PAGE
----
Reviewed by John Perrodin
The Dark Side of the Supernatural : What Is of God
and What Isn't
by Bill Myers and
"Each topic comes in for thoughtful – never mocking – analysis and leaves the reader to make choices based on facts. "
Demons are real and they’re on the prowl, eager to bury their claws into undiscerning minds. In fact, it’s entirely possible for the unwary to be used by the powers and principalities of evil. That’s why authors Bill Myers and Dave Wimbish wrote The Dark Side of the Supernatural.
Youthful obsessions with the paranormal are seen by many as a harmless rite of passage. If someone pushes back against the idea of attending a séance, he’s branded a chicken. The authors, conversely, would applaud such a decision. For them it’s as simple as choosing to stand with God or side with the “thief” who comes solely to steal, mangle, and murder. Read John 10:10 to see the stark alternatives.
The subtitle of this helpful volume for teens and their parents is: What Is of God and What Isn’t. The distinction can be tough to make. Consider how Satan managed to pass for an angel of light. (See Corinthians 11:14) The only way to tell the difference between Satan’s scammers and the real thing is to understand that genuine angels wouldn’t seek to be worshipped. Nor would they discount Christ’s role as Savior.
Some young people become so intrigued by Satan that they treat him as a god. These are the fringe kids, the outcasts, and indulging their connection with the devil gives them a welcome feeling of power. “Son of Sam” killer David Berkowitz (who now has a powerful Christian testimony) once claimed to worship the beast. Now he leads Bible studies behind bars. Change through Jesus is possible!
The Dark Side of the Supernatural also touches on UFOs, vampires, witchcraft, and ghosts. Each topic comes in for thoughtful – never mocking – analysis and leaves the reader to make choices based on facts. Role-playing games are also examined. Such outlets can quickly become unhealthy if the games are ultra violent or exalt the occult. Some even encourage the player to murder, cast spells, worship demons, and pretend to be supernaturally evil. The question the authors ask is this: [H]ow could a steady diet of thinking, playing, and acting like that not affect us?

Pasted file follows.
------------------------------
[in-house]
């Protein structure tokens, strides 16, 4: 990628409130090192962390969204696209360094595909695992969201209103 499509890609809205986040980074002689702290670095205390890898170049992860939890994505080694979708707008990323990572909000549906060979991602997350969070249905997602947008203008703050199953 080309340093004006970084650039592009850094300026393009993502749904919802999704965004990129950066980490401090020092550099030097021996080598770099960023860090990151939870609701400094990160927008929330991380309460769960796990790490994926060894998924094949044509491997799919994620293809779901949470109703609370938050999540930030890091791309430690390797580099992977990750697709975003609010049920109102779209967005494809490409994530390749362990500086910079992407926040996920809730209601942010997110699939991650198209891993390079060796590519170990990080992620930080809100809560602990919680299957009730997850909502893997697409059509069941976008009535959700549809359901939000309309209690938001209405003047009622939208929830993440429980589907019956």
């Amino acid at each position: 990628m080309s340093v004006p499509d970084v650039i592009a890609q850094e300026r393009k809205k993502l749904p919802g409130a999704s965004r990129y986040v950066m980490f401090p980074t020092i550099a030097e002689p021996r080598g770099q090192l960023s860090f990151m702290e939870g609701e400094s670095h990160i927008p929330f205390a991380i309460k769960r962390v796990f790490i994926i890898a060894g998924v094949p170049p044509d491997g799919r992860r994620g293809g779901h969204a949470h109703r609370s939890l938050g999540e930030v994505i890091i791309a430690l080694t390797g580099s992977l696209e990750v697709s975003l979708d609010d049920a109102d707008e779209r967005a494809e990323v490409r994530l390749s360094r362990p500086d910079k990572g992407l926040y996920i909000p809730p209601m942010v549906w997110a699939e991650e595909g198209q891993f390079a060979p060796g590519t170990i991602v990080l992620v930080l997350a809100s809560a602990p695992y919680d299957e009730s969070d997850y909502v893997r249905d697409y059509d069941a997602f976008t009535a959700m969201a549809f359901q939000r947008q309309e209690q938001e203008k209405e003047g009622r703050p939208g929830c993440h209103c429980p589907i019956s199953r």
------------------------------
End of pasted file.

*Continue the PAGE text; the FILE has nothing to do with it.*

Ultimately, that’s the point of this book. Dabbling in darkness will not – cannot – bring us closer to God. So why invest our fleeting hours in such dangerous pursuits? The choice is ours. Give our life over to Jesus, or by default, turn our heart and soul away from Him.
John Perrodin is the Senior Editor for the Christian Writers Guild. He co-authored the Renegade Spirit Trilogy with Jerry B. Jenkins. The latest release in that series is Seclusion Point (Thomas Nelson). His book, Simple Little Words: What You Say Can Change a Life, written with Michelle Cox, releases in April 2008 from David C. Cook. Please visit www.simplelittlewords.com to find out more about the book, and visit John's website www.johnperrodin.com to find out more about his writing.